Realizing that those images were distributed online led Trejo to research queer digital communities as the topic for a PhD thesis on critical gender studies, which they will defend in September of this year.

Trejo has also explored the networks and practices of the Mexican ballroom community, which they belong to. This is one of multiple LGBTQI+ cultures in which members dance, vogue, pose, act and model drag costumes, among other things.

Trejo believes that the scant queer research being conducted around the world is a loss to science. “We could start to think about what things we’re missing, what knowledge we’re not seeing,” says Trejo.

This idea has also been expressed in other places, such as the Nature Careers Podcast from the journal Nature. In the episode “Science diversified: Queer perspectives on research,” two LGBTQI+ scientists discuss how different sexual and gender identities can drive and strengthen research by offering new perspectives.

Beyond one month a year

For Trejo, it would be best if visibility, inclusion, and representation of the LGBTQI+ community were extended beyond just one month a year.

The experience of doing investigation in queer terms led the researcher to realize that their way of presenting themselves to students in the classroom had been heteronormative. That’s why in 2021, Trejo decided to start teaching their class on Anthropology of the Body in drag attire.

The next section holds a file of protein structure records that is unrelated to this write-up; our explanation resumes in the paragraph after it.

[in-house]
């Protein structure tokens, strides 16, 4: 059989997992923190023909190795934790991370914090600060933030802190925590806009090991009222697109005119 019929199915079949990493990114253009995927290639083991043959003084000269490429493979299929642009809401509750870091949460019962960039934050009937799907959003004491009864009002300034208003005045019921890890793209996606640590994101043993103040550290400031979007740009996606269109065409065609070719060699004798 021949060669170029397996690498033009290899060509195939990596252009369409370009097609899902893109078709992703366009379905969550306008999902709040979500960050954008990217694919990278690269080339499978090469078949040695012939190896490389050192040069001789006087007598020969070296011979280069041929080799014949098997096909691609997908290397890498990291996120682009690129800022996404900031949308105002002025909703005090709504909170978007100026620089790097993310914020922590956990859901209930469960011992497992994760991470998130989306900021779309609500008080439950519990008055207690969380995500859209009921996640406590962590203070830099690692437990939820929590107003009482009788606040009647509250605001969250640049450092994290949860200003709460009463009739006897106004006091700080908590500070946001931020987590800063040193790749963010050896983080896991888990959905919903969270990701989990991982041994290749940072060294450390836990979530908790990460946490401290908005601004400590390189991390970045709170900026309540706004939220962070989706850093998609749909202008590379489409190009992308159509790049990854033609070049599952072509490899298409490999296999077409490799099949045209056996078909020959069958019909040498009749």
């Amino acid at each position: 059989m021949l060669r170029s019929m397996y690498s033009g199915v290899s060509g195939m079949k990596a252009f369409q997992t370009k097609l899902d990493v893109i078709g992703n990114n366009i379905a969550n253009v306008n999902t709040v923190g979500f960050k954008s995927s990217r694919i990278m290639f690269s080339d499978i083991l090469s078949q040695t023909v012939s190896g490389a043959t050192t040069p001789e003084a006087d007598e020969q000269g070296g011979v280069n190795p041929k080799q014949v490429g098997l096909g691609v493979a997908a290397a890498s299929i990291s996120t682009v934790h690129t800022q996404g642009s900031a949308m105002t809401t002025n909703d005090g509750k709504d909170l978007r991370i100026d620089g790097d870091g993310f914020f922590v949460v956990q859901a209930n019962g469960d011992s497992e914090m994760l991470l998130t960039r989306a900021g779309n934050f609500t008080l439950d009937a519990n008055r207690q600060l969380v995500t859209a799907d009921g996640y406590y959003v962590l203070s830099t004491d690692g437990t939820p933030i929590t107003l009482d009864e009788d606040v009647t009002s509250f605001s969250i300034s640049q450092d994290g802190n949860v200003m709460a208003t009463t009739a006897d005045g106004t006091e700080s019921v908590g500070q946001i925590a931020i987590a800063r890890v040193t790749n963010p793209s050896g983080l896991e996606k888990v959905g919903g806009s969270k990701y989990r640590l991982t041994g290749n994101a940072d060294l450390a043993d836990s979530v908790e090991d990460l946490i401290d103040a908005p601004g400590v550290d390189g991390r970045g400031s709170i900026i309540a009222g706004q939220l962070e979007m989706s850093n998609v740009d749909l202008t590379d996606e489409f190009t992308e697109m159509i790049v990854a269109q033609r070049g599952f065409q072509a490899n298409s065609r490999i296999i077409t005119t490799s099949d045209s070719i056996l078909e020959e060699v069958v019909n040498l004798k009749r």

To their surprise, the experience has been mostly positive, and students have been very open about their decision. “Students acknowledge, respect, and value me very much,” Trejo says. “I’ve felt freer and supported by my superiors, and I’m also beginning to see how students feel more confident about telling me their life stories.”

According to Mariana Gabarrot, who also teaches at the School of Humanities and Education with a specialization in gender studies, these kinds of steps are needed for representation of the LGBTQI+ community to be actionable and effective.

“The bet for visibility is important because this provides a frame of reference for new generations and opens up their panorama,” she says in an interview with TecScience.

Like Trejo, Gabarrot believes that pride month is important, as it concentrates visibility efforts and celebrates the lives of a community that has historically been oppressed, rejected, and discriminated against by society.